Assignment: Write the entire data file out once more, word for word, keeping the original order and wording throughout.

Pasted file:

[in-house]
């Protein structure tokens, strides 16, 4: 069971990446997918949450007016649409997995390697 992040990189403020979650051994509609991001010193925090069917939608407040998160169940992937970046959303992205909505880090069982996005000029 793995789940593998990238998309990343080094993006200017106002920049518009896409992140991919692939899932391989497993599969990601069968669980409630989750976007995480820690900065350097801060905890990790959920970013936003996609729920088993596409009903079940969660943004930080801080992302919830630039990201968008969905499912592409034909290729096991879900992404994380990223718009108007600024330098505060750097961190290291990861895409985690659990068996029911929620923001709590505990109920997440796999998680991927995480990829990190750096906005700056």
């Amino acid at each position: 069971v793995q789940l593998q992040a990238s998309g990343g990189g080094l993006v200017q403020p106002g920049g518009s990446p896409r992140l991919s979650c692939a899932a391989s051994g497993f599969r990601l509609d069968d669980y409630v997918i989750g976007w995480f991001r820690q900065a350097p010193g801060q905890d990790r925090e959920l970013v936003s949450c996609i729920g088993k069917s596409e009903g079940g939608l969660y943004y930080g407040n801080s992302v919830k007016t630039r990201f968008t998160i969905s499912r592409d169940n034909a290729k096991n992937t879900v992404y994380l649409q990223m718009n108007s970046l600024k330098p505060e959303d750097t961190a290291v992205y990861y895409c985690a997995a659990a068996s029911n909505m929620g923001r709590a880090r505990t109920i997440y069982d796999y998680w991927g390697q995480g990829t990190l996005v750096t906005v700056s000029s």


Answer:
[in-house]
């Protein structure tokens, strides 16, 4: 069971990446997918949450007016649409997995390697 992040990189403020979650051994509609991001010193925090069917939608407040998160169940992937970046959303992205909505880090069982996005000029 793995789940593998990238998309990343080094993006200017106002920049518009896409992140991919692939899932391989497993599969990601069968669980409630989750976007995480820690900065350097801060905890990790959920970013936003996609729920088993596409009903079940969660943004930080801080992302919830630039990201968008969905499912592409034909290729096991879900992404994380990223718009108007600024330098505060750097961190290291990861895409985690659990068996029911929620923001709590505990109920997440796999998680991927995480990829990190750096906005700056």
């Amino acid at each position: 069971v793995q789940l593998q992040a990238s998309g990343g990189g080094l993006v200017q403020p106002g920049g518009s990446p896409r992140l991919s979650c692939a899932a391989s051994g497993f599969r990601l509609d069968d669980y409630v997918i989750g976007w995480f991001r820690q900065a350097p010193g801060q905890d990790r925090e959920l970013v936003s949450c996609i729920g088993k069917s596409e009903g079940g939608l969660y943004y930080g407040n801080s992302v919830k007016t630039r990201f968008t998160i969905s499912r592409d169940n034909a290729k096991n992937t879900v992404y994380l649409q990223m718009n108007s970046l600024k330098p505060e959303d750097t961190a290291v992205y990861y895409c985690a997995a659990a068996s029911n909505m929620g923001r709590a880090r505990t109920i997440y069982d796999y998680w991927g390697q995480g990829t990190l996005v750096t906005v700056s000029s």